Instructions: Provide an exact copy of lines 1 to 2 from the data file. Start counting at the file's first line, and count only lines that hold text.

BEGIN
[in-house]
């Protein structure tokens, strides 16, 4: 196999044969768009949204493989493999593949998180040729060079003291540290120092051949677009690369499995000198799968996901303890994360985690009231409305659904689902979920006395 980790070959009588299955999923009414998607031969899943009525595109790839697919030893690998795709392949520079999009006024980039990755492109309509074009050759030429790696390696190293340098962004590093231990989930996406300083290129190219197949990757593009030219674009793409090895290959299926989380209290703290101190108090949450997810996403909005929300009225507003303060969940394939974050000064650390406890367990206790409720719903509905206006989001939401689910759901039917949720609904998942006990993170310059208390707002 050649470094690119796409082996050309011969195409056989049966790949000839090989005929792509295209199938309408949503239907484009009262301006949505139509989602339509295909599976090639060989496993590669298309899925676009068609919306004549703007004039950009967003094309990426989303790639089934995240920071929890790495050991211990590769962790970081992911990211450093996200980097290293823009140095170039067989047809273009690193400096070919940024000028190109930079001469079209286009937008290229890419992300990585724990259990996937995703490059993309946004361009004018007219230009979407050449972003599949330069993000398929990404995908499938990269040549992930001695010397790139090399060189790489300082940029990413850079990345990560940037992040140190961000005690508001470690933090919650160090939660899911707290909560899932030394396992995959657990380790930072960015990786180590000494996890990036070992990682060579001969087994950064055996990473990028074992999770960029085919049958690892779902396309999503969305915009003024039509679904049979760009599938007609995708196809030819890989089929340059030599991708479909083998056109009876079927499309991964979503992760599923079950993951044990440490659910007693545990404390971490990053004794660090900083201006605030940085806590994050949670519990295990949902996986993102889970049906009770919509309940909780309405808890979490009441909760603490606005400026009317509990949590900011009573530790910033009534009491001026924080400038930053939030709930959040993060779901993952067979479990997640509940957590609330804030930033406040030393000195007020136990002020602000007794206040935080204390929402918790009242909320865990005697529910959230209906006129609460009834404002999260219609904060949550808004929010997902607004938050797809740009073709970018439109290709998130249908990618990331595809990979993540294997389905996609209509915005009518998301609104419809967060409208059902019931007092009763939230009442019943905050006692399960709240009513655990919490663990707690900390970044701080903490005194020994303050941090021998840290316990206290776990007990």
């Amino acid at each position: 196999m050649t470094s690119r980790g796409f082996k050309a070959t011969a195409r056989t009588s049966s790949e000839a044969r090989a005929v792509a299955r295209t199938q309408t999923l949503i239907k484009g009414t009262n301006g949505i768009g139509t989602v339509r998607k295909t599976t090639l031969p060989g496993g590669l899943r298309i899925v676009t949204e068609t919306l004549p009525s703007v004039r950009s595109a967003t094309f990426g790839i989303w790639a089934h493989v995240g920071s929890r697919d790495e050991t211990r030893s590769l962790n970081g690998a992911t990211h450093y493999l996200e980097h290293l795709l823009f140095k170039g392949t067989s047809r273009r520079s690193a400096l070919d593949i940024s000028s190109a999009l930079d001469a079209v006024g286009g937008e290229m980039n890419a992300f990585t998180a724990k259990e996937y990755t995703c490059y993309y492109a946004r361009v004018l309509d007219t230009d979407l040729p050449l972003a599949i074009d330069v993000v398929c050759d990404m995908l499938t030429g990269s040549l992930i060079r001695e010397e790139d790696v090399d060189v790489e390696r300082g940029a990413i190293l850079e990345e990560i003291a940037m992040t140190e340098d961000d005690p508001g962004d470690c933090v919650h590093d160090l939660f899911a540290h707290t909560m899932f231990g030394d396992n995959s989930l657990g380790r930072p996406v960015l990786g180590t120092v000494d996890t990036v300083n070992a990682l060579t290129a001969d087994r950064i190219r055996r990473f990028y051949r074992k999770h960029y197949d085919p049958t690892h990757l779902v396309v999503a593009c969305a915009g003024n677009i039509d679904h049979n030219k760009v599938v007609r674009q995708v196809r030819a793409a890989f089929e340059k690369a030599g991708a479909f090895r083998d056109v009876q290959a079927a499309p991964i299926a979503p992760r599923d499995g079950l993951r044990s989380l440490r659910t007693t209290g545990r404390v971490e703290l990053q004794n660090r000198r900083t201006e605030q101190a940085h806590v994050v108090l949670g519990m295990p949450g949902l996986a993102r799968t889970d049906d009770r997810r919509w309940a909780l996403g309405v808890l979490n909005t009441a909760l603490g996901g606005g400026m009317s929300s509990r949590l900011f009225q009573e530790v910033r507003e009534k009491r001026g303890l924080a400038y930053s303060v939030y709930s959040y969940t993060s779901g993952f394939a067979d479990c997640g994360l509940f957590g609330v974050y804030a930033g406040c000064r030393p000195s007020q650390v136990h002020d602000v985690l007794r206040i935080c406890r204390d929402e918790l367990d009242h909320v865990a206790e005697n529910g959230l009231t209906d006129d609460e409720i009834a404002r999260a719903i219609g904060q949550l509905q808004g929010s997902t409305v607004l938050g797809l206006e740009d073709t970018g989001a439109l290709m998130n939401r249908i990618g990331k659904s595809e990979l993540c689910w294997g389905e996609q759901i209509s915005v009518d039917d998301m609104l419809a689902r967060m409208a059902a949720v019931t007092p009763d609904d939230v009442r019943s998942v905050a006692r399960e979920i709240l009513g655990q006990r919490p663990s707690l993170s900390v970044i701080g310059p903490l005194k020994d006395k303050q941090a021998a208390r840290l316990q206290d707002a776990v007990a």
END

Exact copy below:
[in-house]
């Protein structure tokens, strides 16, 4: 196999044969768009949204493989493999593949998180040729060079003291540290120092051949677009690369499995000198799968996901303890994360985690009231409305659904689902979920006395 980790070959009588299955999923009414998607031969899943009525595109790839697919030893690998795709392949520079999009006024980039990755492109309509074009050759030429790696390696190293340098962004590093231990989930996406300083290129190219197949990757593009030219674009793409090895290959299926989380209290703290101190108090949450997810996403909005929300009225507003303060969940394939974050000064650390406890367990206790409720719903509905206006989001939401689910759901039917949720609904998942006990993170310059208390707002 050649470094690119796409082996050309011969195409056989049966790949000839090989005929792509295209199938309408949503239907484009009262301006949505139509989602339509295909599976090639060989496993590669298309899925676009068609919306004549703007004039950009967003094309990426989303790639089934995240920071929890790495050991211990590769962790970081992911990211450093996200980097290293823009140095170039067989047809273009690193400096070919940024000028190109930079001469079209286009937008290229890419992300990585724990259990996937995703490059993309946004361009004018007219230009979407050449972003599949330069993000398929990404995908499938990269040549992930001695010397790139090399060189790489300082940029990413850079990345990560940037992040140190961000005690508001470690933090919650160090939660899911707290909560899932030394396992995959657990380790930072960015990786180590000494996890990036070992990682060579001969087994950064055996990473990028074992999770960029085919049958690892779902396309999503969305915009003024039509679904049979760009599938007609995708196809030819890989089929340059030599991708479909083998056109009876079927499309991964979503992760599923079950993951044990440490659910007693545990404390971490990053004794660090900083201006605030940085806590994050949670519990295990949902996986993102889970049906009770919509309940909780309405808890979490009441909760603490606005400026009317509990949590900011009573530790910033009534009491001026924080400038930053939030709930959040993060779901993952067979479990997640509940957590609330804030930033406040030393000195007020136990002020602000007794206040935080204390929402918790009242909320865990005697529910959230209906006129609460009834404002999260219609904060949550808004929010997902607004938050797809740009073709970018439109290709998130249908990618990331595809990979993540294997389905996609209509915005009518998301609104419809967060409208059902019931007092009763939230009442019943905050006692399960709240009513655990919490663990707690900390970044701080903490005194020994303050941090021998840290316990206290776990007990």